ogr2ogr CLI has an option called -simplify, which smooth polygons and reduce the file size significantly. Let's try this and followed by topojson command:

> ogr2ogr -f GeoJSON -simplify 0.2 -where "SU_A3 <> 'ATA'" countries.json ne_10m_admin_0_countries_lakes.shp
> topojson --id-property SU_A3 -p name=NAME -p name -o countries.topo.json countries.json


Wow, the Topojson file got shrunk from 2.5MB to 307KB! However, if we visualize the polygon data, we can see the problem. Do you see boundaries are not lined up? The tool successfully simplify topology for each feature, but couldn't preserve layer topology. Lines should be aligned between countries.


B. Need sophisticated algorithm: mapshaper.org

Fortunately, there is a great online tool, mapshaper.org. It supports Douglas-Peucker and Visvalingam algorithms and preserves layer topology. In addition, it supports shapefile, GeoJSON and Topojson format as import as well as export.


We can upload a shapefile, simplify it online and export as Topojson. However, there is one problem: it loses attributes. We want to maintain ids and names. So, let's do this: convert Shapefile to GeoJSON with ogr2ogr tool. Upload a GeoJSON file and simplify it at mapshaper.org. Export it as GeoJSON again. Then, convert GeoJSON to Topojson with topojson tool. I used 3% for simplification.


The layer topology problem was resolved while preserving attributes, and it looks much better (below). In addition, the file size was further shrunk to 173KB. We can use this data for web applications.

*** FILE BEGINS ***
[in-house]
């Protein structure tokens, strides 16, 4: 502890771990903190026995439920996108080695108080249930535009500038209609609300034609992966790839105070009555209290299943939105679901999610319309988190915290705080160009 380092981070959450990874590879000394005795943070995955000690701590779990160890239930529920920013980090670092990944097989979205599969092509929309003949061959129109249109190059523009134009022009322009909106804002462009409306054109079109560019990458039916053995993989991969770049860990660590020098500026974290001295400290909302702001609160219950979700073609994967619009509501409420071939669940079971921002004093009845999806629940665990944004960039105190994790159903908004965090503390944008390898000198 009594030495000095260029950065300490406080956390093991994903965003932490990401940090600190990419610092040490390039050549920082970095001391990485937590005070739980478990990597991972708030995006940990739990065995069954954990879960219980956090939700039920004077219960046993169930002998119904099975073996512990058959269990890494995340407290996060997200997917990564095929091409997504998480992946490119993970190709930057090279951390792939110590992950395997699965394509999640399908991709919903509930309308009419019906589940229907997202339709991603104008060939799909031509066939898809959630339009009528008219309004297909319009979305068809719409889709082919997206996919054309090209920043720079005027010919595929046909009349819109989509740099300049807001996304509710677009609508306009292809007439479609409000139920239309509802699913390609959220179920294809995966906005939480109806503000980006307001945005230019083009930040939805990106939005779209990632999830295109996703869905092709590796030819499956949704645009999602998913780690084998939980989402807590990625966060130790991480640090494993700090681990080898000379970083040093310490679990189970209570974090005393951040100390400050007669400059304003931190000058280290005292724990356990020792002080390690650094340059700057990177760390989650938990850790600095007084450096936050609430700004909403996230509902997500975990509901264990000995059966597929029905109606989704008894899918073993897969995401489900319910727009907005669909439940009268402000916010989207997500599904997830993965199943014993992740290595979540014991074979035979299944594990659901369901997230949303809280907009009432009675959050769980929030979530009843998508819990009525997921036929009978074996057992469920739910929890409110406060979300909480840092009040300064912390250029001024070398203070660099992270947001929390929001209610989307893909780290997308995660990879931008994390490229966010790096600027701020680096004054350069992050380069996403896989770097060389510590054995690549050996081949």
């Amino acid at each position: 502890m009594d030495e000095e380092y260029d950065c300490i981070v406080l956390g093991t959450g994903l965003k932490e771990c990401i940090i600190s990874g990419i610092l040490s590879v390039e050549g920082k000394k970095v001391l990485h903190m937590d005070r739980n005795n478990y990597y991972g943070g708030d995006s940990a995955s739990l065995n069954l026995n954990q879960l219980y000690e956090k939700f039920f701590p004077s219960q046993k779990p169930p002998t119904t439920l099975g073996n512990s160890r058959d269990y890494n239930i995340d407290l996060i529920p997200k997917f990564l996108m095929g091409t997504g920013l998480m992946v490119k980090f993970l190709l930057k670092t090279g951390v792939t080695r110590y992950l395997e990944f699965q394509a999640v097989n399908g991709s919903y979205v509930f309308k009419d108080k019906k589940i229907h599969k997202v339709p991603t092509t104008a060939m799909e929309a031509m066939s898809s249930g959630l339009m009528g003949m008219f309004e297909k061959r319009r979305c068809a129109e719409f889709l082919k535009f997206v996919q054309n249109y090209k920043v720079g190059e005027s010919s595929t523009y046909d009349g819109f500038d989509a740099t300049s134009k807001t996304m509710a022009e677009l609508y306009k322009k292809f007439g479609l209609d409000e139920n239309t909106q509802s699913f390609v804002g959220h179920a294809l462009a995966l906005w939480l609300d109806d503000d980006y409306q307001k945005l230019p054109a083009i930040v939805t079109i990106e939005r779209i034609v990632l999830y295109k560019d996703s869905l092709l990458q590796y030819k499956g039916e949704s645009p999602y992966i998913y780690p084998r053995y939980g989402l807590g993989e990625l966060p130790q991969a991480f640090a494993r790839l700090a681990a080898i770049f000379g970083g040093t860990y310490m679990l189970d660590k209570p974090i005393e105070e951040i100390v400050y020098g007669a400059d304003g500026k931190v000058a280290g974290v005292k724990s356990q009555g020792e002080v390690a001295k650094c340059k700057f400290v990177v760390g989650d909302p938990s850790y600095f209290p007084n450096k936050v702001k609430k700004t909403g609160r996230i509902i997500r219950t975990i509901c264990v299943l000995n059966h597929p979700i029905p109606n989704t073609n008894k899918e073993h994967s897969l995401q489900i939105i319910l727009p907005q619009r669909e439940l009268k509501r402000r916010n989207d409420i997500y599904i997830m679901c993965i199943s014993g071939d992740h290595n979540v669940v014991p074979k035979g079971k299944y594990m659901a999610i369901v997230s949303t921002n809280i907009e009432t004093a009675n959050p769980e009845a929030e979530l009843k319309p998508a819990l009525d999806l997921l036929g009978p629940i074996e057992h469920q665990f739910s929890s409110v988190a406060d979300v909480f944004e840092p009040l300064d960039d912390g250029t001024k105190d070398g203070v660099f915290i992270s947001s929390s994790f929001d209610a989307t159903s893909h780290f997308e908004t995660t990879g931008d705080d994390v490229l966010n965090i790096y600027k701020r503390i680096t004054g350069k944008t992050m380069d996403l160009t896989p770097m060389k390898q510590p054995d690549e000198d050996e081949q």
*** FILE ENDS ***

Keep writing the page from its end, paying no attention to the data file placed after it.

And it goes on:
5 Create State Topojson

Exactly the same way we did for countries, let's create states and provinces Topojson file. For the demo purpose, we only support two countries here, but you can extend this approach to all countries. The state shapfile has all states/provinces data.


I picked two countries: USA and Japan. Since the state data will be lazy loaded, keep two countries' states in separate files.

> ogr2ogr -f GeoJSON -where "gu_a3 = 'USA'" states.json ne_10m_admin_1_states_provinces_lakes.shp
> mv states.json states_usa.json
> ogr2ogr -f GeoJSON -where "gu_a3 = 'JPN'" states.json ne_10m_admin_1_states_provinces_lakes.shp
> mv states.json states_jpn.json


The reason why we use the output file name 'states.json' for both countries is that the name is also used as object in the data. It's easier if object names are same across all countries in visualization.


Upload these two GeoJSON files to mapshaper.org again, simplify them, and export them back as GeoJSON. Then convert them to Topojson:

> topojson --id-property adm1_cod_1 -p name -o states_usa.topo.json states_usa.json
> topojson --id-property adm1_cod_1 -p name -o states_jpn.topo.json states_jpn.json


Two Topojson outputs are 21KB and 11KB respectively. Fantastic!


6 Create City Topojson

City Shapefile doesn't contain polygon but has city coordinates. We'll extract major cities in USA and Japan. City popularity is scaled in scalerank. This is the scale for map zoom level. One means it's visible at the most zoomed out position. You cannot see scalerank = 10, unless you zoom in 10 steps.

When you extract cities, make sure to get state as well. This is used for filtering later on. These are ogr2ogr and topojson commands:

> ogr2ogr -f GeoJSON -where "ADM0_A3 = 'USA' and SCALERANK <= 4" cities.json ne_10m_populated_places.shp
> topojson -p name=NAME -p state=ADM1NAME -p name -p state -o cities_usa.topo.json cities.json
...
> ogr2ogr -f GeoJSON -where "ADM0_A3 = 'JPN' and SCALERANK <= 6" cities.json ne_10m_populated_places.shp
> topojson -p name=NAME -p state=ADM1NAME -p name -p state -o cities_jpn.topo.json cities.json


7 Visualize with d3 Geo

Now that we got all data we need, let's make an interactive map with d3.js. Here is the entire code. There are many examples and documentations out there, explaining how to use d3.js, so I don't go through it, but this mainly uses d3's geo library. It's written quick and dirty, but I hope you'll get a gist of it.